• the Minister responsible for citizenship matters may, by order, deprive the child of his citizenship.
  • (2) A person aggrieved by an order under Subsection (1) may appeal to the National Court.
  • (3) An Act of the Parliament may make special provision to facilitate the regaining of citizenship by persons who lose their citizenship by reason of the loss of citizenship by a parent.

Division 4.—Citizenship Advisory Committee[edit]

Division 4.—Citizenship Advisory Committee.

75. The Committee.

  • (1) An Act of the Parliament shall make provision for a Citizenship Advisory Committee, all of the members of which must be citizens (other than naturalized citizens).
  • (2) The Committee shall consist of—
    • (a) four permanent members, at least two of whom are members of the Parliament other than Ministers; and
    • (b) one ad hoc member to represent the community in which the person to whom a matter before the Committee relates resides.

76. Functions of the Committee.

  • (1)Note-XVII Before taking any action under this Part in relation to a person, the Minister responsible for citizenship matters shall refer the matter to the Citizenship Advisory Committee and receive its advice.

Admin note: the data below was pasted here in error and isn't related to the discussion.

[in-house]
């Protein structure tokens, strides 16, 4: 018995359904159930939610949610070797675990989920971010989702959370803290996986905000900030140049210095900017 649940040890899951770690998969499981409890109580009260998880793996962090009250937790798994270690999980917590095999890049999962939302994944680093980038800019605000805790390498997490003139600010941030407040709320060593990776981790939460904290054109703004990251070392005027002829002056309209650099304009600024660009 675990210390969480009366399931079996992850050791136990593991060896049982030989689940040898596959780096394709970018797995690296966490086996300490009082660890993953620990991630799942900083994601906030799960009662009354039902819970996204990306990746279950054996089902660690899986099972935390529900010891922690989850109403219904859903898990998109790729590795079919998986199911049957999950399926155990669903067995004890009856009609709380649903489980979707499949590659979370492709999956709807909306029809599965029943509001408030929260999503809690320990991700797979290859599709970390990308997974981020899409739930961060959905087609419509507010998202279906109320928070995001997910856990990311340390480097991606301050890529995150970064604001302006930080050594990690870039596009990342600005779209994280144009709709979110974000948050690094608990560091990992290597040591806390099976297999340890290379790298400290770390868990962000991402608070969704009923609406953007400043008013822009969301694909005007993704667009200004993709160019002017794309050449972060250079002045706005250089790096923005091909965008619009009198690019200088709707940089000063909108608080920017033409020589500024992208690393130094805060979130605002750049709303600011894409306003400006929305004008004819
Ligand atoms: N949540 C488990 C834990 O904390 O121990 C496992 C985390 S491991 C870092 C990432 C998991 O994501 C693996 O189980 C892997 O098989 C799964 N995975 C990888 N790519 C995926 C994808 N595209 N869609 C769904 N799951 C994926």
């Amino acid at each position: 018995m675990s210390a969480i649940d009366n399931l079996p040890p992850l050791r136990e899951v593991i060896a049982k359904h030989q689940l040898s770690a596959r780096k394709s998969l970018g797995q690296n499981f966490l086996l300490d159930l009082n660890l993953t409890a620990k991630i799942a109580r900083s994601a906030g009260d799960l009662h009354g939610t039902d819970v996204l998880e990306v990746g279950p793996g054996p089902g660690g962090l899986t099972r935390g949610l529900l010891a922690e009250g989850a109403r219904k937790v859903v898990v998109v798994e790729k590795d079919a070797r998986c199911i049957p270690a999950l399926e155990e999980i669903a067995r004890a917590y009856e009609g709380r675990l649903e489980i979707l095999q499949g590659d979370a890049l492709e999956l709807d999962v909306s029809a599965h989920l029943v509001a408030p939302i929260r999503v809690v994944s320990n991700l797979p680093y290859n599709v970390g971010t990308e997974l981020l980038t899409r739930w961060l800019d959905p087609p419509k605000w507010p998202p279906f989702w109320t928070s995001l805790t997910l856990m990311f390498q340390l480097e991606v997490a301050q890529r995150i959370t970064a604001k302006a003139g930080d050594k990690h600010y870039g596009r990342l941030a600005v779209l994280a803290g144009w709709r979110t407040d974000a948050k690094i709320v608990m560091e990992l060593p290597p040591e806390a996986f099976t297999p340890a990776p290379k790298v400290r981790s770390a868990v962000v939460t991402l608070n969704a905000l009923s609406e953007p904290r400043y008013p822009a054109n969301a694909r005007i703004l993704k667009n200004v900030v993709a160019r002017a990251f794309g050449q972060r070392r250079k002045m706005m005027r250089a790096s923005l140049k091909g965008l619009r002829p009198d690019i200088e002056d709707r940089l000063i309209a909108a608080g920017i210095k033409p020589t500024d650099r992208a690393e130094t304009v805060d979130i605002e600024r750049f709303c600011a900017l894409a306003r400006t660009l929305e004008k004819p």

• (2) If the Minister refuses to accept the advice of the Committee on any matter referred to it under Subsection (1), he shall, if so requested by a person affected or by the Committee, give to the Parliament, as soon as practicable, a statement on the matter setting out the reasons for his refusal, and the Parliament may reverse his decision on such conditions as it thinks proper.
  • (3) The reversal by the Parliament of a decision to grant or to allow the regaining of citizenship, or to grant a certificate under Section 81 (certificate as to citizenship), takes effect, subject to any conditions to which it is made subject, as a deprivation of citizenship on the date of the reversal.
  • (4) The reversal by the Parliament of a decision to refuse to grant citizenship to a person, to deprive a person of citizenship or to refuse to grant a certificate under Section 81 (certificate as to citizenship) takes effect retrospectively to the date of the decision.
  • (5) The Committee has such powers and such other functions and duties as are conferred or imposed by or under an Act of the Parliament.

Division 5.—General[edit]

Division 5.—General.

77. Special provisions for certain persons.

  • (1) A foundling discovered at any time in the country shall, in the absence of proof to the contrary, be deemed to be the child of parents at least one of whom was, or if he had survived would have been, a citizen.
  • (2) Where the identity or the citizenship status of a parent of a child born in the country is unknown or doubtful, the parent shall be deemed to have been, in the absence of proof to the contrary, a person who was, or if he had survived would have been, a citizen.